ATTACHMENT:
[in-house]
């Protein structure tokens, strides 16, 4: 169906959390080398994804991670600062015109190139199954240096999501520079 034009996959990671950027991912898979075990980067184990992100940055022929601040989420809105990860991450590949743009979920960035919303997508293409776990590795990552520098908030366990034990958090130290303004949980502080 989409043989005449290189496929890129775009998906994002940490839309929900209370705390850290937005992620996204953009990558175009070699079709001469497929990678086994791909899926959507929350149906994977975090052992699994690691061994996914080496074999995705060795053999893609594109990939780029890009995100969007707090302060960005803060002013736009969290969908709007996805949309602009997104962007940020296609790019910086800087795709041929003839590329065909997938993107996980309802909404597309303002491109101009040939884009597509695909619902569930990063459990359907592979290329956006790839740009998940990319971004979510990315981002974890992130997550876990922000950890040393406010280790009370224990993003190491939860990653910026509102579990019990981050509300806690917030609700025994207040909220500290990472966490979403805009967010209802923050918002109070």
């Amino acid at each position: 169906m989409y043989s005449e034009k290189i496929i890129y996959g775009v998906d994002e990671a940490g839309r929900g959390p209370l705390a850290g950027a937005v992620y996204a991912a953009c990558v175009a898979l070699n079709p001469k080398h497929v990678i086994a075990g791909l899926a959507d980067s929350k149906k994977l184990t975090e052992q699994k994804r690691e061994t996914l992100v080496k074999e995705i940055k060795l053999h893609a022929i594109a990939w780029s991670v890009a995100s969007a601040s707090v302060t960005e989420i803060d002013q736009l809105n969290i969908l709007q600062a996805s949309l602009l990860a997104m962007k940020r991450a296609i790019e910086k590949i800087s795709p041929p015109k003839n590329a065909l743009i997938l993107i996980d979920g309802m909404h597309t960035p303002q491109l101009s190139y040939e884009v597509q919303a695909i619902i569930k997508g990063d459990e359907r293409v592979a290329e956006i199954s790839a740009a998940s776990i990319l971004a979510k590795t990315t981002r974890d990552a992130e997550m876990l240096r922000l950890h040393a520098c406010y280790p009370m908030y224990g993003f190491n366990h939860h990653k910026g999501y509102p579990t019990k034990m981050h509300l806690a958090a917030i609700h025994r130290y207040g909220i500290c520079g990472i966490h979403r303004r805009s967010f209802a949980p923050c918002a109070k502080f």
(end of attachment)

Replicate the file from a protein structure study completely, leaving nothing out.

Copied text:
[in-house]
């Protein structure tokens, strides 16, 4: 169906959390080398994804991670600062015109190139199954240096999501520079 034009996959990671950027991912898979075990980067184990992100940055022929601040989420809105990860991450590949743009979920960035919303997508293409776990590795990552520098908030366990034990958090130290303004949980502080 989409043989005449290189496929890129775009998906994002940490839309929900209370705390850290937005992620996204953009990558175009070699079709001469497929990678086994791909899926959507929350149906994977975090052992699994690691061994996914080496074999995705060795053999893609594109990939780029890009995100969007707090302060960005803060002013736009969290969908709007996805949309602009997104962007940020296609790019910086800087795709041929003839590329065909997938993107996980309802909404597309303002491109101009040939884009597509695909619902569930990063459990359907592979290329956006790839740009998940990319971004979510990315981002974890992130997550876990922000950890040393406010280790009370224990993003190491939860990653910026509102579990019990981050509300806690917030609700025994207040909220500290990472966490979403805009967010209802923050918002109070």
């Amino acid at each position: 169906m989409y043989s005449e034009k290189i496929i890129y996959g775009v998906d994002e990671a940490g839309r929900g959390p209370l705390a850290g950027a937005v992620y996204a991912a953009c990558v175009a898979l070699n079709p001469k080398h497929v990678i086994a075990g791909l899926a959507d980067s929350k149906k994977l184990t975090e052992q699994k994804r690691e061994t996914l992100v080496k074999e995705i940055k060795l053999h893609a022929i594109a990939w780029s991670v890009a995100s969007a601040s707090v302060t960005e989420i803060d002013q736009l809105n969290i969908l709007q600062a996805s949309l602009l990860a997104m962007k940020r991450a296609i790019e910086k590949i800087s795709p041929p015109k003839n590329a065909l743009i997938l993107i996980d979920g309802m909404h597309t960035p303002q491109l101009s190139y040939e884009v597509q919303a695909i619902i569930k997508g990063d459990e359907r293409v592979a290329e956006i199954s790839a740009a998940s776990i990319l971004a979510k590795t990315t981002r974890d990552a992130e997550m876990l240096r922000l950890h040393a520098c406010y280790p009370m908030y224990g993003f190491n366990h939860h990653k910026g999501y509102p579990t019990k034990m981050h509300l806690a958090a917030i609700h025994r130290y207040g909220i500290c520079g990472i966490h979403r303004r805009s967010f209802a949980p923050c918002a109070k502080f």